FAIRFIELD COUNTY, Conn. – Connecticut’s state legislators are expected to vote this week on a set of gun control laws inspired by the Sandy Hook School shooting. Readers in Fairfield, Easton and Weston had differing opinions on the proposal.
What do you think of the new laws proposed by the Task Force on Gun Violence Prevention and Children’s Safety?View Results
What do you think of the new laws proposed by the Task Force on Gun Violence Prevention and Children’s Safety?
I agree with all of the suggestions.28%
I think the laws go too far.57%
There are some good ideas, but the task force needs to do more work.14%
I don't know.1%
This week the Connecticut General Assembly is expected to vote on the measures recommended by the Bipartisan Task Force on Gun Violence Prevention and Children’s Safety. The task force’s proposal covers three areas: gun control laws, school security provisions and mental health issues.
Posts announcing the new laws received several “likes” on The Daily Voice’s page. But some commenters expressed doubts with the proposal.
“It’s a knee jerk reaction to a tragic incident,” reader Kent Lyman posted on The Easton Daily Voice Facebook page. “It only punishes the law abiding citizens.”
Robert Davis had similar criticisms on The Fairfield Daily Voice page. Davis called the idea “Knee jerk reaction, feel good legislation that will save no lives.”
On gun control, the bill would require background checks for all firearms purchases and require residents to get permits to buy rifles, shotguns and ammunition. The bill would also ban the sale of magazines that hold more than 10 bullets. It also includes a provision that would prohibit someone from buying weapons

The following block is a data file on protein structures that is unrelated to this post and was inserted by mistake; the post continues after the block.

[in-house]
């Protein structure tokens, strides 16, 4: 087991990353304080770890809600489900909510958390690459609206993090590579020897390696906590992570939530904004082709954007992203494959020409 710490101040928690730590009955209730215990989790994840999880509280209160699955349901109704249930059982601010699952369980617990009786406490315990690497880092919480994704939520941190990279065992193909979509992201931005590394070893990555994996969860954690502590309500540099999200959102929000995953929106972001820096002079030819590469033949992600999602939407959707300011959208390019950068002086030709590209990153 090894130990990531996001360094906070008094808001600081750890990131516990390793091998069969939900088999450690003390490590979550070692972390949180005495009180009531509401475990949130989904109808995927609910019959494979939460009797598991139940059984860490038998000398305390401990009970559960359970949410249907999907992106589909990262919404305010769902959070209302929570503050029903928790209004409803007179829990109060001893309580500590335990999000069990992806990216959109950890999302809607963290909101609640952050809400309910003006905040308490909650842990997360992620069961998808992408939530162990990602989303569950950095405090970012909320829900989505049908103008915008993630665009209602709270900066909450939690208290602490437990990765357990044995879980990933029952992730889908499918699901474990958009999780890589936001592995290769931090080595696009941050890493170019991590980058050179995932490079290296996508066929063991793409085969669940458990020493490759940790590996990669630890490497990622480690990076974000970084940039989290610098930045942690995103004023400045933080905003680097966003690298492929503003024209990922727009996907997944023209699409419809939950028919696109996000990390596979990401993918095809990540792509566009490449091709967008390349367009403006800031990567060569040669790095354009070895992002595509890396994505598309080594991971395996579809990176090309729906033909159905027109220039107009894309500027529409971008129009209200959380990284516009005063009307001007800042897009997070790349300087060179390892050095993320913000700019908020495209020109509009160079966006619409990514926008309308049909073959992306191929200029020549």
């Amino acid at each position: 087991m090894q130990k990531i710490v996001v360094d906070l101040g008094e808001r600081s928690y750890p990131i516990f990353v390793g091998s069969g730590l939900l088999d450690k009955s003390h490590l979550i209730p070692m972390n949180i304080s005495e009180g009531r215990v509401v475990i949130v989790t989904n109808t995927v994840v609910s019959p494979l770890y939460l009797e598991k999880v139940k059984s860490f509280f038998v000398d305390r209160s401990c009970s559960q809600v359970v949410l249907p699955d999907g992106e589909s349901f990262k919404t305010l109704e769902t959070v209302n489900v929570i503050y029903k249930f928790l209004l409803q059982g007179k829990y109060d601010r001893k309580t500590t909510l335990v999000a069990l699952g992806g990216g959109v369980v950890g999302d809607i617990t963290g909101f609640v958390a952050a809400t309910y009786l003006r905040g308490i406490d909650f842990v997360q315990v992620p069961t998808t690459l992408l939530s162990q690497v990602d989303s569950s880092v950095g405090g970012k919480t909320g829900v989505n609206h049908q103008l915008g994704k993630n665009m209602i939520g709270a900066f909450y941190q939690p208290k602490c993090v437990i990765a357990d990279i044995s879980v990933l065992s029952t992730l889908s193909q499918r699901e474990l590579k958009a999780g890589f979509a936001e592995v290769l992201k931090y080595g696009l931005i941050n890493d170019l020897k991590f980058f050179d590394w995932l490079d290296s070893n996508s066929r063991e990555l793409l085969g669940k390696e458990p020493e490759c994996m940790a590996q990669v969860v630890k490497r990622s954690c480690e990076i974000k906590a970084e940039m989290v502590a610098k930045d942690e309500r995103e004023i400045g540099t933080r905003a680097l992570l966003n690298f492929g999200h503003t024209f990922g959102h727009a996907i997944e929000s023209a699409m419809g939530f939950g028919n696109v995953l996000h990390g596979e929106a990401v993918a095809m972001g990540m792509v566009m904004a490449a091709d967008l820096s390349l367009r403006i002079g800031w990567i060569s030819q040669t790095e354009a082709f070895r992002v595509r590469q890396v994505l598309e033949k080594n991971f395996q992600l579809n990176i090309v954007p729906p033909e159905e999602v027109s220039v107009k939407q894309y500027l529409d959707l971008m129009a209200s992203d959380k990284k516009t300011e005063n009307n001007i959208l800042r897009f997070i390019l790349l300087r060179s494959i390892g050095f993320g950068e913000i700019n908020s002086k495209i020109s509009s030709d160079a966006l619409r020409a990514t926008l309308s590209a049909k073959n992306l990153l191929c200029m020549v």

The proposal would also establish a registry of all those who have been convicted of a weapons-related offense in Connecticut. This database would operate similar to the state’s sex offender registry, but it would not be public information. Only law enforcement agencies would have access to the registry.
For school safety, the bill would set up a School Safety Infrastructure Council, which would set up new standards for school building designs to for better physical security. It would also issue $15 million in bonds for a state grant program to reimburse districts that want to improve their security. It also requires all schools to have a security plan that would be reviewed by the state police.
On mental health issues, the bill would institute programs that are designed to make it easier for children with mental problems to get help. It would set up training programs to help educators better identify the warning signs of mental illness, and would ask the Department of Education to consider making this program a requirement for teacher certification.
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